Back on the window with the GC Stories, if I click on one Year Span in the community story bar I can see which of my ancestors were in this community during that time span. I can use the left and right arrow keys next to the year span to cycle through all year spans.
I can zoom the map in to see finer detail. I can click on a "pin" on the map to see which ancestors are associated with this pin.
As of now, all of my ancestor pins only narrow the locale down to a region of a state. This may be because my tree on Ancestry does not include county level details for all events. However, if Ancestry plans to extend this GC tool to show us our ancestors and ancestors of our matches in the same or nearby counties, I may be tempted to share more of the details in my tree on Ancestry. (I never had a tree on Ancestry.com until I took a DNA test with them and wanted to use some of the DNA tools that require a public tree. I only took the time to enter a barebones tree with ancestors; no collaterals; basic birth, marriage, death info; and states only for some locations. At least once RootsMagic can sync with Ancestry it will be easier to update an Ancestry tree if I decide to place all of my data online.)
It is helpful to see which of my ancestral lines were in the same or nearby counties at the same time. This is a great by-product of the GC maps. Before now, I had to use other tools to map where my ancestors were at any given time.
For details on the science behind Genetic Communities and how others have used GCs see these resources.
The scientific paper:
Eunjung Han, et al., "Clustering of 770,000 genomes reveals post-colonial population structure of North America," Nature Communications 8, Article number: 14238 (2017) doi:10.1038/ncomms14238 (http://www.nature.com/articles/ncomms14238).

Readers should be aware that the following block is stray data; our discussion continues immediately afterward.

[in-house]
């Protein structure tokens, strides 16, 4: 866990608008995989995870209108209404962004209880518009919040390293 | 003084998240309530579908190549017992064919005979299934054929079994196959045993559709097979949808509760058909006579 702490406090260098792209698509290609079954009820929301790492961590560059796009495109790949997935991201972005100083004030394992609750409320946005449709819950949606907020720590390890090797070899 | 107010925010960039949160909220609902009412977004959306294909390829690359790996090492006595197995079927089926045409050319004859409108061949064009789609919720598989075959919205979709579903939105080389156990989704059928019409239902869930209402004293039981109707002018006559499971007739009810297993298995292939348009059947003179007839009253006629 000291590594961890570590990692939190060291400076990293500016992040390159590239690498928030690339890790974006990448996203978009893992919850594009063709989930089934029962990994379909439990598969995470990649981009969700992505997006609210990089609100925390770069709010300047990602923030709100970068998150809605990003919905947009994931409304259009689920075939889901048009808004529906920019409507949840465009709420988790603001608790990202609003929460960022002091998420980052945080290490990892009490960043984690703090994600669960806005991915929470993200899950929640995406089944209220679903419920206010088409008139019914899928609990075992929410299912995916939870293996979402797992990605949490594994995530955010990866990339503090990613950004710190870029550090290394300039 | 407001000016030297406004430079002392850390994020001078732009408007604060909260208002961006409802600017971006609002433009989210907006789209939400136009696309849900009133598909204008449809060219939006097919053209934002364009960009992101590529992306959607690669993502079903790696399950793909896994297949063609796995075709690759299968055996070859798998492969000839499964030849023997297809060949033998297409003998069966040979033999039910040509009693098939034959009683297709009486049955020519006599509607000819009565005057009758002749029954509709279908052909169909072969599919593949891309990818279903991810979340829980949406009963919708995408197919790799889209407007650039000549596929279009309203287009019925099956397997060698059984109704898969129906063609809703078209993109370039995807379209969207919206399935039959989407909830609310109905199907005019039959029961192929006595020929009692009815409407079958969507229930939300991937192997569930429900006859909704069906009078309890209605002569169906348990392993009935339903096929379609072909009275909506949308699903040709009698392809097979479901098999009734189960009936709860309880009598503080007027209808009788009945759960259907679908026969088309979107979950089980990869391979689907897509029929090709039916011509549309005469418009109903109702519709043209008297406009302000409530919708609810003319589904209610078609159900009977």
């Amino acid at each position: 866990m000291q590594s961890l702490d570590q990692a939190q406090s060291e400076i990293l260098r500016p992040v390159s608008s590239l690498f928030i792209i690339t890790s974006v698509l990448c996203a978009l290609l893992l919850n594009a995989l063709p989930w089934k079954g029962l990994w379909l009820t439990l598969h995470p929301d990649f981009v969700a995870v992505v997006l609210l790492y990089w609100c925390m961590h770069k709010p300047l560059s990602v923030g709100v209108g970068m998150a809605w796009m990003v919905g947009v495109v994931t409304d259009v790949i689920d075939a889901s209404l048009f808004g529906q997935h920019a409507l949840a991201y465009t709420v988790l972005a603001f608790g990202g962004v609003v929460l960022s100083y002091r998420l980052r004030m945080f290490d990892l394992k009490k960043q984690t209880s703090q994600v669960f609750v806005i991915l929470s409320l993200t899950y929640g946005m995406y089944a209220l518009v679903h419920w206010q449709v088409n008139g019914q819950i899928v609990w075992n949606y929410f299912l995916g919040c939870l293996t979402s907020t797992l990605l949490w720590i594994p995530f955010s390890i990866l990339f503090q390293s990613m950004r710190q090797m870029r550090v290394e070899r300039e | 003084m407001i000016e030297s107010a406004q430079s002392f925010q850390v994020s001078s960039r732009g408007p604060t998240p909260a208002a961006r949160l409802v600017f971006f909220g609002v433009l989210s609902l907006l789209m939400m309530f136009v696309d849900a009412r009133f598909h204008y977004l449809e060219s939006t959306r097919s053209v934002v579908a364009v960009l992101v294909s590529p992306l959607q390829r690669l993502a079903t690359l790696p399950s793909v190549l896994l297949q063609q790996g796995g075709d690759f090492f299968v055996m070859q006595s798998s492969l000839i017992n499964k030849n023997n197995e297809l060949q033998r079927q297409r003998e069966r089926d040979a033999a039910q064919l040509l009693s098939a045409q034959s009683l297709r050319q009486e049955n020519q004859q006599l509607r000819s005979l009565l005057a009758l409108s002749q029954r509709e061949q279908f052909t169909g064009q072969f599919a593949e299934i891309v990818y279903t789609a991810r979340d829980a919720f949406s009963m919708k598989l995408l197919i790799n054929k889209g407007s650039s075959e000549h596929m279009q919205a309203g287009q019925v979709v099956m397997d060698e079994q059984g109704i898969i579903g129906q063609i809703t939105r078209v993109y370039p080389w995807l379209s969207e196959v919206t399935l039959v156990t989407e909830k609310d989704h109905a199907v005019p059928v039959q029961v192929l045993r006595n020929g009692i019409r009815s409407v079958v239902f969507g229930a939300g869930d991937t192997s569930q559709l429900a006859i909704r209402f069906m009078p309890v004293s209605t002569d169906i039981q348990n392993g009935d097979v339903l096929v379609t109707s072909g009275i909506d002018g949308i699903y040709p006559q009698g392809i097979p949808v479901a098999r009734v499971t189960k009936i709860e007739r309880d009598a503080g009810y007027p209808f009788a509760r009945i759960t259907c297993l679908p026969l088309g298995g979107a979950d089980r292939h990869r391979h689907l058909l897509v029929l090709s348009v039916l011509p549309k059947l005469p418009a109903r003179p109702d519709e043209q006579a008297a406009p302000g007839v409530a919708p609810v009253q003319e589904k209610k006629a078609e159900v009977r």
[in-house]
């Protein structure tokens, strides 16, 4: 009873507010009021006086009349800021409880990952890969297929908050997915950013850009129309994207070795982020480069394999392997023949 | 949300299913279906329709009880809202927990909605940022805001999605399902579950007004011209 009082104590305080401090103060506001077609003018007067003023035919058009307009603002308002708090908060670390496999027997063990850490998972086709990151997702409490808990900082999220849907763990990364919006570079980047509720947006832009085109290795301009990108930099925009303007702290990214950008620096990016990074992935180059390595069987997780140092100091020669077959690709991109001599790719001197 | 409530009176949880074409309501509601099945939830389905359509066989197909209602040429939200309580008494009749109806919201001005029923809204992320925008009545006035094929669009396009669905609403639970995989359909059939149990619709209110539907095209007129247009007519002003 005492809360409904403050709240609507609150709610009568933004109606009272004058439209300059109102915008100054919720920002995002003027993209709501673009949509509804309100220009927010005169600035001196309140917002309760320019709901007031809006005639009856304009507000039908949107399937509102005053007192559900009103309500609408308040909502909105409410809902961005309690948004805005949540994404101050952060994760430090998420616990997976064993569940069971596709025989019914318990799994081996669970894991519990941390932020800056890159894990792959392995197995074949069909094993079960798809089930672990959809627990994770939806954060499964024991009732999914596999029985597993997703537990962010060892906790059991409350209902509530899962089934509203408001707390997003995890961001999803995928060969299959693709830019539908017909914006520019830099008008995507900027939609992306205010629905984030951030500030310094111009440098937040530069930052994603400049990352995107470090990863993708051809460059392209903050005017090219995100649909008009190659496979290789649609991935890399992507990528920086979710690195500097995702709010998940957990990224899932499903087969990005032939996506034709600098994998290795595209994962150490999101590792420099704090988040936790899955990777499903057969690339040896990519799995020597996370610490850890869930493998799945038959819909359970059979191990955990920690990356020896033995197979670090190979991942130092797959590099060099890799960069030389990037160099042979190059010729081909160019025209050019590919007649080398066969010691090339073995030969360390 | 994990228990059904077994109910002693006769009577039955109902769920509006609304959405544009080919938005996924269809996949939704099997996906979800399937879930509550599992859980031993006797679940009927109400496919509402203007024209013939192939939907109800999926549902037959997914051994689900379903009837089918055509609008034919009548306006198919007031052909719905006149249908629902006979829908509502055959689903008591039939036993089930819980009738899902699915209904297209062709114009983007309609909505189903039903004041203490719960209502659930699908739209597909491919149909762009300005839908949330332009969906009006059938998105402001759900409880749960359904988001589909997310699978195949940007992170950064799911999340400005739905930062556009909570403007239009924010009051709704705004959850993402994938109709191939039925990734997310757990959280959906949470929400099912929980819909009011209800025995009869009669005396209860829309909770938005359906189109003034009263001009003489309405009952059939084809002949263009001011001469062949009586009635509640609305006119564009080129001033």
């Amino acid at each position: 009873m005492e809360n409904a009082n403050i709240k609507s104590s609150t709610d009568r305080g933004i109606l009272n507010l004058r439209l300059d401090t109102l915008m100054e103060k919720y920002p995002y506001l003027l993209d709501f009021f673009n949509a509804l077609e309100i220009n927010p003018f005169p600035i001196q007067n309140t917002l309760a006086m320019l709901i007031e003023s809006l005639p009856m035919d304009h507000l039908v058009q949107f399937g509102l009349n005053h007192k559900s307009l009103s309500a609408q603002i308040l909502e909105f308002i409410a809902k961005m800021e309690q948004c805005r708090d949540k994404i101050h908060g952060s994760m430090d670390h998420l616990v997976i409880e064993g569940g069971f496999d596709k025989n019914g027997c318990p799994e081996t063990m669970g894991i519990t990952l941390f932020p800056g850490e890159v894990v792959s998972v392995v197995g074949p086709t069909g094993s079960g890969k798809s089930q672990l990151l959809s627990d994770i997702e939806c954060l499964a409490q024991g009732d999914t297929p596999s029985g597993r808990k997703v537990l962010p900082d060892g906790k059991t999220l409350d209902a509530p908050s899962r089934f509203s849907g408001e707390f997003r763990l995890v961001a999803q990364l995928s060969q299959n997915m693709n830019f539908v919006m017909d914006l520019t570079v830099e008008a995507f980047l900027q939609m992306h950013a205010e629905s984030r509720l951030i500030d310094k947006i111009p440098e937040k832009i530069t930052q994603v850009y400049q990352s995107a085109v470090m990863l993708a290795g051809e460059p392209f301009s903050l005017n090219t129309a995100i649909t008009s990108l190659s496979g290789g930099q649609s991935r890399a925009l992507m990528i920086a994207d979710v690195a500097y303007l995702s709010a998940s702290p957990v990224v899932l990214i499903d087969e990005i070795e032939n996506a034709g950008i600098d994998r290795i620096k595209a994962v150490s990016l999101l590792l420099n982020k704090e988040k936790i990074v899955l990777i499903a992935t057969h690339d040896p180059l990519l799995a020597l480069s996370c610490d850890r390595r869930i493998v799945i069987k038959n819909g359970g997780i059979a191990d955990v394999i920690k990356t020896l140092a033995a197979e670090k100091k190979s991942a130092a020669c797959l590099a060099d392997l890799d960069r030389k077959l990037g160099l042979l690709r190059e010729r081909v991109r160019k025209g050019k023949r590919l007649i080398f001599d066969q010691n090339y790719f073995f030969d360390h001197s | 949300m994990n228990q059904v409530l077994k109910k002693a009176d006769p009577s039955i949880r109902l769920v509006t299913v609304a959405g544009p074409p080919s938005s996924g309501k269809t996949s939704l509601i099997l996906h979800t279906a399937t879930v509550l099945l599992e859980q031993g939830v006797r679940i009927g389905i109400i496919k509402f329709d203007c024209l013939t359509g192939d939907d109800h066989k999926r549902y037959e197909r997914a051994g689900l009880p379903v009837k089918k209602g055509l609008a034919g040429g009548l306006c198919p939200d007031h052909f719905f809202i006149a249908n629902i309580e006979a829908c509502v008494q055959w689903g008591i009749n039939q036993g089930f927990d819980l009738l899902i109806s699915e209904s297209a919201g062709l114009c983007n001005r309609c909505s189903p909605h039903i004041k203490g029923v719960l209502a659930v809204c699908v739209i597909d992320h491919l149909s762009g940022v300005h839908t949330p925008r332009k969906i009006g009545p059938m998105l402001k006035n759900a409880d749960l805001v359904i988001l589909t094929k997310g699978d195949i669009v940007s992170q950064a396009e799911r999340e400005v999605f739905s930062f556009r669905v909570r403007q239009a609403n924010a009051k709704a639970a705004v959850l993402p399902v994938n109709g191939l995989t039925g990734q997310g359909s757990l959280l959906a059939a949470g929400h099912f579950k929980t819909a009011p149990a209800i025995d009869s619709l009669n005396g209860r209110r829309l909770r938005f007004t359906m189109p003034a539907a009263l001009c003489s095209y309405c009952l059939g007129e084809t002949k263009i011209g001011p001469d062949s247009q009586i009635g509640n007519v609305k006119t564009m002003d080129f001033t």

The Ancestry white paper:
Catherine A. Ball, et al., "Genetic Communities™ White Paper: Predicting fine-scale ancestral origins from the genetic sharing patterns among millions of individuals," Ancestry (https://www.ancestry.com/cs/dna-help/communities/whitepaper).
Blaine Bettinger, "AncestryDNA’s Genetic Communities are Finally Here!," The Genetic Genealogist, 28 March 2017 (http://thegeneticgenealogist.com/2017/03/28/ancestrydnas-genetic-communities-are-finally-here/).
Leah LaPerle Larkin, "Genetic Communities Are Here!," The DNA Geek, 27 March 2017 (http://thednageek.com/genetic-communities-are-here/).
Leah LaPerle Larkin, "The Science Behind Genetic Communities at AncestryDNA," The DNA Geek, 3 March 2017 (http://thednageek.com/the-science-behind-genetic-communities-at-ancestrydna/).
Roberta Estes, "More About Genetic Communities and Display Problem Hints," DNAeXplained – Genetic Genealogy blog, 28 March 2017 (https://dna-explained.com/2017/03/28/more-about-genetic-communities-and-display-problem-hints/).
To cite this blog post: Debbie Parker Wayne, "AncestryDNA Genetic Communities," Deb's Delvings, 1 April 2017 (http://debsdelvings.blogspot.com/ : accessed [date]).
© 2017, Debbie Parker Wayne, Certified Genealogist®, All Rights Reserved